The beautiful thing about Cousins is the layers within the stories that tell us who we are as Māori wāhine. There’s the strong, outspoken Missy, the smart and sassy Makareta, and the quiet and often misunderstood Mata – their stories shaped within a historical context that tells us how these three women became who they are, and what happens when you take away a person's culture and identity. At times, these women's stories are so confronting because they are so real. It is my story. My mum’s story. These are our stories.
Miriama Grace-Smith always knew she wanted to be an artist – and having a filmmaker as a mum and one of the country's most celebrated writers as your nana, it was hard not to go down the creative route. "Nana is one of those people that I always check ideas with. I ask her what she thinks and she tells me."
“But when I got to high school, the English teacher was always nice to me but I sucked at English. She would ask me to come up and do things like read and ask me about books, and I'm like, ‘Man, I don't know. I don't know much about writing.’ Even now, when people find out they're like, ‘Wow, your nana's Patricia Grace?’”
At only 32 years old, Miriama Grace-Smith is establishing her own name and path in the arts as a full-time artist, curator, muralist, illustrator, fashion and costume designer, and art director. And that's the thing, Miriama says, no one else but Māori could tell this story. “There is a lot of stuff that happened throughout the making of the film, it's just kind of explainable. Kind of spiritual… there were just aspects of it that wouldn't have happened if you weren't Māori. Even little things, like in the art department, ‘No that shouldn't be sitting on the table’, that we as Māori just know.”
"What's interesting," Briar continues, "is that the book is told in a very nonlinear way. It jumps from story to story, from the past to the present to the future. And when I was adapting it, you know, I started to think about whaikōrero. The way, you know, people talk in the whare and how they jump in and out of time and space to make a point. And the film, I hope, operates like a whaikōrero." Looking back on it now, I could feel that sense of whaikōrero as the stories of the three wāhine wove in and out of time. At times, it could be considered confusing, but from my perspective as a wahine Māori, it made sense.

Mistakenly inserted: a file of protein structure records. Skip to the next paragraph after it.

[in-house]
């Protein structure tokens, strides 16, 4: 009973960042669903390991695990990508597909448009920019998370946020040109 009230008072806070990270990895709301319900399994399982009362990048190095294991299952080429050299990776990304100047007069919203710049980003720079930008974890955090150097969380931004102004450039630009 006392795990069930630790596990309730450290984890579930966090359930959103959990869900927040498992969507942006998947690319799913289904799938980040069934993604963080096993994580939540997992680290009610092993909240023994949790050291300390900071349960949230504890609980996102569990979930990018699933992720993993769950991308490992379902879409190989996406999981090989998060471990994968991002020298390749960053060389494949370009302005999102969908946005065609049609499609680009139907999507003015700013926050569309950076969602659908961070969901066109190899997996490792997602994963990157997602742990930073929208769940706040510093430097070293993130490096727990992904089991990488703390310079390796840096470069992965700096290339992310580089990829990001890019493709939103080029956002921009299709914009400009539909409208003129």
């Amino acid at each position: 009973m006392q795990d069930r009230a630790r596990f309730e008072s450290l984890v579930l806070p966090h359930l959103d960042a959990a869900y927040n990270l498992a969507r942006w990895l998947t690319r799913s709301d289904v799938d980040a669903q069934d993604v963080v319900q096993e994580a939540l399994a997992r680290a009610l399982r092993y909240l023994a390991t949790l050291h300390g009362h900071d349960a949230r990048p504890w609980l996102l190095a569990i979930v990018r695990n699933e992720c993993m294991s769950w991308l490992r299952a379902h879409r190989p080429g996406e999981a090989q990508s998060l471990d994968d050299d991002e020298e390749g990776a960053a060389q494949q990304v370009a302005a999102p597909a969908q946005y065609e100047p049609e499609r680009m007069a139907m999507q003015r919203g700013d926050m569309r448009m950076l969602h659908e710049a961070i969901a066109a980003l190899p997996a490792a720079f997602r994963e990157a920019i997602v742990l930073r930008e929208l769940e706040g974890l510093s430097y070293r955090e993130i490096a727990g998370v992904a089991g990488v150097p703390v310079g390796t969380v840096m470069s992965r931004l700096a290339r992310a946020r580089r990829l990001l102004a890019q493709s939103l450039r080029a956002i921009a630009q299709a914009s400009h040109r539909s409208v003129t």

The multi-talented wahine is also one of the film's leading actresses, replacing Nancy Brunning, who died just before filming started. Cousins is her first big role. "We auditioned other people, but things weren't quite setting, and I just said to Ainsley, ‘Maybe I should audition.’ And I was joking. About a couple of hours later, Loren Taylor tapped me on the shoulder, picked up a camera and said, ‘I'm here to audition you.’ But in the end, I really had my heart and soul in it."
Cousins has had a huge reaction already. “I think, thankfully, finally, the tides have turned, and people are looking to Māori stories,” Briar says. “Partly because there are more of us telling them. It's becoming part of the norm. I've been making lots of work throughout my life and I've learned to never go on with big expectations, but it's been so warmly embraced, so it sort of makes it all feel like what we did was validated and it's been worth it."
Both Briar and Miriama are already planning their next big projects. Briar is co-writing a comedy series with playwright Victor Rodger and working with comedian Angella Dravid on a feature film. Miriama is working on an animation with Ngāti Toa of wāhine toa in her whānau, and working on five murals in the Porirua CBD with artists Zoe Hall and Gina Kill, as well as illustrating more pukapuka.
And while at the time of writing Patricia hadn’t watched the film yet, she visited the set and loved it.
“She always had a massive grin on her face. Just seeing Nana's reaction to watching it, her work becoming a film, her characters coming to life. That was awesome.”
Photo: Chevron Hassett